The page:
It says something about pianist Sylvie Courvoisier
's current profile in creative jazz that she could assemble such a distinguished ensemble for her latest release, Chimaera
. Augmenting her usual trio of bassist Drew Gress
and drummer Kenny Wollesen
are trumpeters Wadada Leo Smith
and Nate Wooley
, and with the always interesting Christian Fennesz
completing the group on guitar and electronics, one would expect extraordinary results. And so they areworthy of a lengthy, two-CD treatment, in fact.
Courvoisier's work with Gress and Wollesen goes back to 2014, on Double Windsor
(Tzadik). Since then, she's made two others with this trio, D'Agala
(Intakt, 2017) and Free Hoops
(Intakt, 2020), both of which are superb showcases of Courvoisier's prowess, with rhythmic intensity and improvisatory imagination galore, and with a telepathic rapport with her partners that always characterizes the best piano trios. And that is no less true of Chimaera
, although listening to it the first time requires adjusting one's immediate assumption that it will be a display of the musicians' undeniable chops. What we get instead is something much more subtle and elliptical, in which mood and atmosphere are the objective rather than overt virtuosity. Indeed, part of the pleasure of this recording involves appreciating just how readily these formidable players subordinate themselves to Courvoisier's vision. Smith, Wooley, and Fennesz are outsized presences in their own right, but here their goal is to create something beyond their individual artistry; and although all six compositions are Courvoisier's, the album feels very much a group endeavor, and a superlative realization of a collective concept.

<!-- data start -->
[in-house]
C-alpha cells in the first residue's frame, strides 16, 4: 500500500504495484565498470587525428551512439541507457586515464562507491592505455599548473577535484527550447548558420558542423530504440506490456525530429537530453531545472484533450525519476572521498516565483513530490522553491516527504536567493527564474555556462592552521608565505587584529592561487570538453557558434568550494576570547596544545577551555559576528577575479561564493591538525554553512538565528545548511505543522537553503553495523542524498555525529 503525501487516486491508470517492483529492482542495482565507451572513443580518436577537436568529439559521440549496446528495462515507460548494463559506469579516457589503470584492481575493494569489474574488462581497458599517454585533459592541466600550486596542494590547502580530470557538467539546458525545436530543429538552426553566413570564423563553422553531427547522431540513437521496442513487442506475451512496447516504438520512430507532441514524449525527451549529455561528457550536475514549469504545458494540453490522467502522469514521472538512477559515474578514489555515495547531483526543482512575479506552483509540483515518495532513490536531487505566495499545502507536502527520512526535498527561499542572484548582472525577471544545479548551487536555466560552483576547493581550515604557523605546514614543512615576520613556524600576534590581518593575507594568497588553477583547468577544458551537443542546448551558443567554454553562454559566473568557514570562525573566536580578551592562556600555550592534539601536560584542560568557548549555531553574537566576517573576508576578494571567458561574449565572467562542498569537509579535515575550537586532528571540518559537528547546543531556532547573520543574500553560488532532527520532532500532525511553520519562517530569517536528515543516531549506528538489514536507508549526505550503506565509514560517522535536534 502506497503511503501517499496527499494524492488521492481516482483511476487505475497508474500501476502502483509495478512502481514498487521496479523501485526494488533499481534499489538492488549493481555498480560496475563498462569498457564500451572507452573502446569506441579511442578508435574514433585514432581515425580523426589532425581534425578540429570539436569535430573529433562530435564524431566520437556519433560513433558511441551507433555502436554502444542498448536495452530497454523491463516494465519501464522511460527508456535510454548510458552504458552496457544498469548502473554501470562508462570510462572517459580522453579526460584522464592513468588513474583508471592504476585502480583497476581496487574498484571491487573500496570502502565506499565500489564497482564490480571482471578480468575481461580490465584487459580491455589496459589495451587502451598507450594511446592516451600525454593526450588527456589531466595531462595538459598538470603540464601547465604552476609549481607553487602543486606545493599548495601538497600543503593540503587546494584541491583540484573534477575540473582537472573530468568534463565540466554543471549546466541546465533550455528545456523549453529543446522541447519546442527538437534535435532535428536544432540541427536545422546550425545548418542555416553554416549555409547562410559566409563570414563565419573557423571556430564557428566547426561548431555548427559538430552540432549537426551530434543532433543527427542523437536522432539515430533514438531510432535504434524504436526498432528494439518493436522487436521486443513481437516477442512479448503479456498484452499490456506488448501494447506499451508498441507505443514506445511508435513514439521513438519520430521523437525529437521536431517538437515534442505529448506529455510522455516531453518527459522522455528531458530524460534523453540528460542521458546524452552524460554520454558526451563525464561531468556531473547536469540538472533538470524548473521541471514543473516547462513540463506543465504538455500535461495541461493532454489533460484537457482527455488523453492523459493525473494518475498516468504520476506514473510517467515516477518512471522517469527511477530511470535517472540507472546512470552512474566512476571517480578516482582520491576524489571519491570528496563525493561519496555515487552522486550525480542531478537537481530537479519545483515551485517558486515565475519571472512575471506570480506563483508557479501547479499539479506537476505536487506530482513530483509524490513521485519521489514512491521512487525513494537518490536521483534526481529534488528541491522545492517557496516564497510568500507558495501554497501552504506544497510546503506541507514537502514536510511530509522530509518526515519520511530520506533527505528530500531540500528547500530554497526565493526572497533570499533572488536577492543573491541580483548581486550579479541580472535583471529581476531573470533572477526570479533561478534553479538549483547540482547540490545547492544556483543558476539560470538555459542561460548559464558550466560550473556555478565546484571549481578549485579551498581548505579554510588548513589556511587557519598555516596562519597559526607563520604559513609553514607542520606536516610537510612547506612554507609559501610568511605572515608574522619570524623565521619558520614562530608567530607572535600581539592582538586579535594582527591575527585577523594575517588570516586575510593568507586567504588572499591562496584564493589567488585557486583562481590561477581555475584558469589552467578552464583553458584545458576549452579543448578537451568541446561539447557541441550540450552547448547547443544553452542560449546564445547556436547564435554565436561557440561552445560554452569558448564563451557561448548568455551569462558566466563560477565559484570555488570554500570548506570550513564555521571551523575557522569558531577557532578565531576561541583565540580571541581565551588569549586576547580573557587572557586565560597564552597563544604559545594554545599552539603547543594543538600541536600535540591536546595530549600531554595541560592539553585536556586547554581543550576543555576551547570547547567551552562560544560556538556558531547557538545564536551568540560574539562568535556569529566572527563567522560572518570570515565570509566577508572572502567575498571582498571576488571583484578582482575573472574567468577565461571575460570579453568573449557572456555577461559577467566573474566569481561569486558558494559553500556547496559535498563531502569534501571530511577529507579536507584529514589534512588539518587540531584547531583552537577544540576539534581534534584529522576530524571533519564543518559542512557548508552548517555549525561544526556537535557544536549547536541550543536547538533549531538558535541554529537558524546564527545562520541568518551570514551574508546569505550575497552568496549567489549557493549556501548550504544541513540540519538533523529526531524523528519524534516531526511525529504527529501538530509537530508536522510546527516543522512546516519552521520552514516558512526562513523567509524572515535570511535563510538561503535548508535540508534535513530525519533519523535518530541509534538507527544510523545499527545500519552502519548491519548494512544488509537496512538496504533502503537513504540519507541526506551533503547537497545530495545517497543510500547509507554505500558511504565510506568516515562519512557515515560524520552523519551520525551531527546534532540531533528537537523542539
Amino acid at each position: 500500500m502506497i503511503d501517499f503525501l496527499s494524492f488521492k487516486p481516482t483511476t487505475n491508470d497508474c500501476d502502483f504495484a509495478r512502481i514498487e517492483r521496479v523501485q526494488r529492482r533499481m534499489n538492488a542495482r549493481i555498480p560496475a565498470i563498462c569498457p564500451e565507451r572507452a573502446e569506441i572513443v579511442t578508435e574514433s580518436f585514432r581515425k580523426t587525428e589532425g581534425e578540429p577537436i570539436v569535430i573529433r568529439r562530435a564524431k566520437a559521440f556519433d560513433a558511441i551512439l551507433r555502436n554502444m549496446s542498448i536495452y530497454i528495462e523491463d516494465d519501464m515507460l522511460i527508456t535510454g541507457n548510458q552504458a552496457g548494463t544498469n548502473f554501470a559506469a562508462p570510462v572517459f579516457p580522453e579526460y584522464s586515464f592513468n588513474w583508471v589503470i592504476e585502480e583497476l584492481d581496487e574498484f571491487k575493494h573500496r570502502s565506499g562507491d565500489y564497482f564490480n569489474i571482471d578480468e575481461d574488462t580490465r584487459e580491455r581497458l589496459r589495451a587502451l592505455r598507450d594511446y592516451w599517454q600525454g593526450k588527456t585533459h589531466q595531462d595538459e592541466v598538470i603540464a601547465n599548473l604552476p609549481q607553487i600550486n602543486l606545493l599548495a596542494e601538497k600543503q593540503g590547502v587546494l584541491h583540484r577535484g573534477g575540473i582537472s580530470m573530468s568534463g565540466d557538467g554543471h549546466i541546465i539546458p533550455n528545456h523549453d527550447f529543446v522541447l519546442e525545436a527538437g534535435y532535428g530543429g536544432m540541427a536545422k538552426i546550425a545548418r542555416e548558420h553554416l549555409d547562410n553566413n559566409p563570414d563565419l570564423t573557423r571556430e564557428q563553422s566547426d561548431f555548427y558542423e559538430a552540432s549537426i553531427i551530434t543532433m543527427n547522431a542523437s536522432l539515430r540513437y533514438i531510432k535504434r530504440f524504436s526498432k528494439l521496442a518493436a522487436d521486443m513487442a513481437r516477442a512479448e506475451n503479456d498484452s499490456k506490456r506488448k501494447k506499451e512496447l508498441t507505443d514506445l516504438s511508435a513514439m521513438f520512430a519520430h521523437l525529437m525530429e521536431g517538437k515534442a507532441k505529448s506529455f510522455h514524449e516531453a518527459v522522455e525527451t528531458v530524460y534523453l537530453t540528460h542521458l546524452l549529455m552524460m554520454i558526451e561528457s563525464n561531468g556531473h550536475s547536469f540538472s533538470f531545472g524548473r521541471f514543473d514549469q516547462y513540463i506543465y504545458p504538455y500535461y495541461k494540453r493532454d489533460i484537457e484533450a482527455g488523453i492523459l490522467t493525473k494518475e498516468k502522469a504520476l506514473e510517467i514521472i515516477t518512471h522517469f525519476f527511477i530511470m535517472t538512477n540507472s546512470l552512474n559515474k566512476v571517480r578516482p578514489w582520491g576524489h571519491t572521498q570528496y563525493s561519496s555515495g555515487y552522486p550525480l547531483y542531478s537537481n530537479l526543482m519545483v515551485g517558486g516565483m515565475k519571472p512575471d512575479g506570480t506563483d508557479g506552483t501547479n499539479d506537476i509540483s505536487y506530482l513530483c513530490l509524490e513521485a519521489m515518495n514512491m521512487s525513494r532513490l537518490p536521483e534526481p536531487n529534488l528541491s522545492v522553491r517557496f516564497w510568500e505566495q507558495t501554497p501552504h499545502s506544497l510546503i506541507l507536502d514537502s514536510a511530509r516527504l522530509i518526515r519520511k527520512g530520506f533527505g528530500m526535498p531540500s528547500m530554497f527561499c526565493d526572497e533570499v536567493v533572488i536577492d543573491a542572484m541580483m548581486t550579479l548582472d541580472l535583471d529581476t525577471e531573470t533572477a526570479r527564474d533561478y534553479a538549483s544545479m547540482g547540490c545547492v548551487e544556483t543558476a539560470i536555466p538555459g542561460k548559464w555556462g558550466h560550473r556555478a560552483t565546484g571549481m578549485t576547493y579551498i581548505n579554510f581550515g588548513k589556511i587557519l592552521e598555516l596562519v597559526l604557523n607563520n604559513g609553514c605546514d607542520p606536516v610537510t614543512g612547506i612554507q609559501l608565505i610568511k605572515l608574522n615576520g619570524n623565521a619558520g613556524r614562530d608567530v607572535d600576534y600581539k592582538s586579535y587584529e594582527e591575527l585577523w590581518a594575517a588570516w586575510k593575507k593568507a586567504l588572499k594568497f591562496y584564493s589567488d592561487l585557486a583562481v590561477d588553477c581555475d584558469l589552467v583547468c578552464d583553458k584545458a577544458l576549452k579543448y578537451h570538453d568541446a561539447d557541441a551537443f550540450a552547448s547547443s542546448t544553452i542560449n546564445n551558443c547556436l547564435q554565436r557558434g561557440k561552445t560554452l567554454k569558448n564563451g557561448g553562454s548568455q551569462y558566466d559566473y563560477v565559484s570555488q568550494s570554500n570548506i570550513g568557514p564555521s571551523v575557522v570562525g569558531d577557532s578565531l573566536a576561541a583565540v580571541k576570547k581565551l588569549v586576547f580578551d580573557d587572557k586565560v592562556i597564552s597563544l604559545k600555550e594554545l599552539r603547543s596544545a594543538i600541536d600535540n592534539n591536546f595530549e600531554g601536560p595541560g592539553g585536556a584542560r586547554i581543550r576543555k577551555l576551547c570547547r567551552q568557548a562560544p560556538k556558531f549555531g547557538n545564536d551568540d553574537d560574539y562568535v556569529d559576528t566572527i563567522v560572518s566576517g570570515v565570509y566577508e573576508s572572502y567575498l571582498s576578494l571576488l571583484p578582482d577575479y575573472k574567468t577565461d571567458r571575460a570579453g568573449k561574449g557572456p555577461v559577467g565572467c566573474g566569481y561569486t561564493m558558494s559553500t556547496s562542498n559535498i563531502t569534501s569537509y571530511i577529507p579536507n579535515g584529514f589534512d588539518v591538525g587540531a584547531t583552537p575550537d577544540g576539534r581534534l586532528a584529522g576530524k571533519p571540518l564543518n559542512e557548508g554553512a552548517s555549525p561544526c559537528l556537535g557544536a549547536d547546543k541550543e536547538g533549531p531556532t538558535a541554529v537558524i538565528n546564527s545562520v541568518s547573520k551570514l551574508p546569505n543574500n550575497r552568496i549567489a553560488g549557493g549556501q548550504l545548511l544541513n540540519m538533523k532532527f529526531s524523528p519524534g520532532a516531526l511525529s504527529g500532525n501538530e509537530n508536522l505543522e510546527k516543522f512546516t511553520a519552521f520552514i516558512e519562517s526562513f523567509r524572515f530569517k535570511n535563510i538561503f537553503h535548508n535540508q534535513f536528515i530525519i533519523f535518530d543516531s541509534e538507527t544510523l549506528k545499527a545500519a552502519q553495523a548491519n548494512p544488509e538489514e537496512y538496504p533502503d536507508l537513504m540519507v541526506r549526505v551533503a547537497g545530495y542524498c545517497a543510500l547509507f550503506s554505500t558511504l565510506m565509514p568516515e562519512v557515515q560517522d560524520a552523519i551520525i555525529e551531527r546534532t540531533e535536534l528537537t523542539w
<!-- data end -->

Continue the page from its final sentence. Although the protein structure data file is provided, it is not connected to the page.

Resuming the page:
With four of the album's tracks coming in at over 13 minutes (and the first, "Le pavot rouge," a riveting 21 minutes), Courvoisier's music takes shape gradually, but with an emphasis on sustained development. This is music to get lost in, as ostinato passages and serpentine grooves meander through each cut, with a transfixing aggregative quality. Smith and Wooley are frequently at their most lyrical here, with a patience in articulation that matches the music's predilection for tempered restraint. The two engage in a gorgeous back-and-forth on "Le pavot rouge" with just a few perfectly placed notes; and when the rhythm ceases altogether for an even more muted segment as Wollesen takes up the vibraphone, the fragility of the music is striking, highlighted all the more when the captivating groove resumes. The group's use of space throughout the album is pivotal, allowing even the smallest gestures and flourishes to speak volumes.
Also crucial is Fennesz, whose crafty guitar and judicious use of electronics add indispensable texture to the music. Sometimes he floats in the background, almost imperceptibly, as on "Annâo," where he gently goads Courvoisier and the trumpets with occasional interjections. Elsewhere he is considerably more gregarious, particularly on "Partout des prunelles flambolent," easily the most dynamically enticing track on the album. Here Fennesz drives the music forward with beautiful distortion, fueling the leaps and flurries that give the piece its energy and verve. Courvoisier takes full advantage of the chance to stretch out here as well, with a glimpse of the sheer power and creativity she brings to her craft. Yet by the album's conclusion, the mysterious hold of "Le sabot de Venus" is finally released, and it is not the musicians' skill that most impresses, but rather their ability to cast a sustained spell for over eighty glorious minutes. A triumphant recording, and one of 2023's highlights.
Le pavot rouge; La joubarbe aragnaineuse; Partout des prunelles flambolent; La Chimère aux yeux verts; Annâo; Le
sabot de Venus.
Kenny Wollesen: vibraphone.
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